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From: Linus Torvalds <>
To: Rob Landley <>
Cc: Kees Cook <>,
	Linux Kernel Mailing List <>,,
Subject: Re: Regression: commit da029c11e6b1 broke toybox xargs.
Date: Sun, 5 Nov 2017 12:46:35 -0800	[thread overview]
Message-ID: <> (raw)
In-Reply-To: <>

On Sat, Nov 4, 2017 at 5:39 PM, Rob Landley <> wrote:
> On 11/03/2017 08:07 PM, Linus Torvalds wrote:
>>> But it boils down to "got the limit wrong, the exec failed after the
>>> fork(), dynamic recovery from which is awkward so I'm trying to figure
>>> out the right limit".
> Sounds later like dynamic recovery is what you recommend. (Awkward
> doesn't mean I can't do it.)

So my preferred solution would certainly be for xargs to realize that
_SC_ARG_MAX is at most an "informed guess" rather than some absolute

Or, alternatively, simply use a _SC_ARG_MAX that is small enough that
we can say "yes, that's what we've always supported". That, in
practice, is the 128kB value.

It's probably also big enough that nobody cares any more. Sure, you
*could* feed bigger arguments, and we do end up basically supporting
it because people who don't write proper scripts will simply do

    grep some-value $(find . -name '*.c')

and that works pretty well if your code-base isn't humongous.

It still works for the kernel, for example, but there's no question
that it's still not something we *guarantee* works.

It doesn't work if you don't limit it to *.c files:

  [torvalds@i7 linux]$ grep some-value $(find .)
  -bash: /usr/bin/grep: Argument list too long

so when the kernel expanded the argument list from the traditional
128kB, it was for _convenience_, it was not meant for people who do
proper scripting and use xargs.

See the difference?

>> What _is_ the stack limit when using toybox? Is it just entirely unlimited?
> Answer to second question on ubuntu 14.04:
>   landley@driftwood:~/linux/linux/fs$ ulimit -s 999999999
>   landley@driftwood:~/linux/linux/fs$ ulimit -s
>   999999999

Oh, I can do that on Fedora too.

But the thing is, nobody actually seems to do that.

And our regression rule has never been "behavior doesn't change".
That would mean that we could never make any changes at all.

For example, we do things like add new error handling etc all the
time, which we then sometimes even add tests for in our kselftest

So clearly behavior changes all the time and we don't consider that a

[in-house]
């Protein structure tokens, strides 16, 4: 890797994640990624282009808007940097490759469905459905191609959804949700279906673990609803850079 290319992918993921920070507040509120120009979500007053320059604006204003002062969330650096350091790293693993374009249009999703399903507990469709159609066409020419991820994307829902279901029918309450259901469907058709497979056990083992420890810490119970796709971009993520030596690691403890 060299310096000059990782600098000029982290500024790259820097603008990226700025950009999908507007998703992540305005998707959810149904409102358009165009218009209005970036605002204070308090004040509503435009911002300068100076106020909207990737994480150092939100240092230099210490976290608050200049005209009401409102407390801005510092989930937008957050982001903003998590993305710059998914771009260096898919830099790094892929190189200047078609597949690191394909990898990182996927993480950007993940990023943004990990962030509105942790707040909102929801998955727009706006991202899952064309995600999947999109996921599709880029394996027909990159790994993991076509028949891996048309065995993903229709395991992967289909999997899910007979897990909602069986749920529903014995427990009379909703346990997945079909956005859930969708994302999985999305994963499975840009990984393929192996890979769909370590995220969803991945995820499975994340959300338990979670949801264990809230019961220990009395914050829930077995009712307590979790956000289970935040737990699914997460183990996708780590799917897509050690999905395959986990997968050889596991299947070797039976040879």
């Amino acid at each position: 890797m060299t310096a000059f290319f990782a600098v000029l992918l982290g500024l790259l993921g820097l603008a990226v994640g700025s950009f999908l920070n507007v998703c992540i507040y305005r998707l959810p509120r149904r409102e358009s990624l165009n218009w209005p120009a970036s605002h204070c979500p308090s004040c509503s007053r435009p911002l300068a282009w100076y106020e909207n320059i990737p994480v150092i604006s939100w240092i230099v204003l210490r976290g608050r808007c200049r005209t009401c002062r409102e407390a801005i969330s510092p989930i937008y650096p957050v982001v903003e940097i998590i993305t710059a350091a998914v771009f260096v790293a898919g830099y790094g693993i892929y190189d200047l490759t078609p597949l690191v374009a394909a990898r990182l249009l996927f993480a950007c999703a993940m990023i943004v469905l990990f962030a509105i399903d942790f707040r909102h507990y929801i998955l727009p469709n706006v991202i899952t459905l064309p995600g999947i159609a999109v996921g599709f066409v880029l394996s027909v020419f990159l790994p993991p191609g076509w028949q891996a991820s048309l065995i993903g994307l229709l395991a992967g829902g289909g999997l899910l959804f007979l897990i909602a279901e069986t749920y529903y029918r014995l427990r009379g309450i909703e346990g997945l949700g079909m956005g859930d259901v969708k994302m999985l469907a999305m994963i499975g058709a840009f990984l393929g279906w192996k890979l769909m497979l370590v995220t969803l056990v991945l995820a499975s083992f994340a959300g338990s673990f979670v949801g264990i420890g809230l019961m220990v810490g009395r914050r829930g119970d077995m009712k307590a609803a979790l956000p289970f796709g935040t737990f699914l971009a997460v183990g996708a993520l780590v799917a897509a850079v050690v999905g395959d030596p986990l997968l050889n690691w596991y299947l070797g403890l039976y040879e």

regression per se.

The rule for a regression for the kernel is that some real user
workflow breaks. Not some test. Not a "look, I used to be able to do
X, now I can't".

So that's why this whole "is this a test or a real workload" question
is important to me, and what odd RLIMIT_STACK people actually use.

I'm not interested in "can you reproduce it", because that's simply
not the issue for us from a regression standpoint.

That said, I tried this under Fedora:

  ulimit -s unlimited
  find / -print0 2> /dev/null | xargs -0 /usr/bin/echo | wc

and it reported 991 lines. That would match just using 128kB as the
breaking point for xargs.

So apparently at least Fedora doesn't seem to use that "stack limit /
4" thing, but the traditional 128kB value.

I don't know if that is because of 'xargs', or because of library
differences - I didn't check.

And I have a hard time judging whether the regression report is a
"look, this behavior changed", or a "we actually have a real
regression visible to actual users".

See above why that matters to me.

> It sounds like "probe and recover" is my best option.

I actually suspect "just use 128kB" is the actual best option in practice.

Sure, "probe and recover" is the best option in theory, but it's a lot
more complex, and there doesn't actually seem to be a lot of upside.

So to take my silly example of piping "find /" to xargs: I can't
imagine that anybody sane should care really whether it results in
900+ execve's (for that 128kB limit) or just 20 (for some "optimal"
6MB limit).

And there is actually a somewhat real fear with the
"probe-and-recover" model: the already mentioned nasty case "sometimes
we don't return E2BIG, we might just succeed the execve, but then kill
the process very early due to some _other_ limit being triggered".

That nasty case really shouldn't happen, but it was the case we
considered (and rejected) for suid binaries.

So that's the real reason the kernel behavior changed: we had a
security issue with the "we allow basically unlimited stack growth"
where a huge argv/envp could be used to grow the stack into some other

Realistically, it was only a security issue with suid binaries, but as
mentioned in this thread, the problem is that we do the argument
copying even before we've decided whether the execve is going to be a
suid execve.

So then - exactly so that we do *not* have that nasty case of "execve
succeeds, but we kill the process immediately if it turns into a
potential security issue", we do that "limit the stack growth for


  reply	other threads:[~2017-11-05 20:46 UTC|newest]

Thread overview: 15+ messages / expand[flat|nested]  mbox.gz  Atom feed  top
2017-11-01 23:34 Regression: commit da029c11e6b1 broke toybox xargs Rob Landley
2017-11-02  3:30 ` Kees Cook
     [not found] ` <>
2017-11-02 15:40   ` Linus Torvalds
2017-11-03 23:58     ` Rob Landley
2017-11-04  0:03       ` [Toybox] " enh
2017-11-04  0:42       ` Kees Cook
2017-11-04  1:22         ` Linus Torvalds
2017-11-04  1:37           ` Kees Cook
2017-11-05  1:10             ` Rob Landley
2017-11-04  1:07       ` Linus Torvalds
2017-11-05  0:39         ` Rob Landley
2017-11-05 20:46           ` Linus Torvalds [this message]
2017-11-15 22:10             ` enh
2017-11-15 22:45               ` Linus Torvalds
2017-11-15 21:12           ` Pavel Machek

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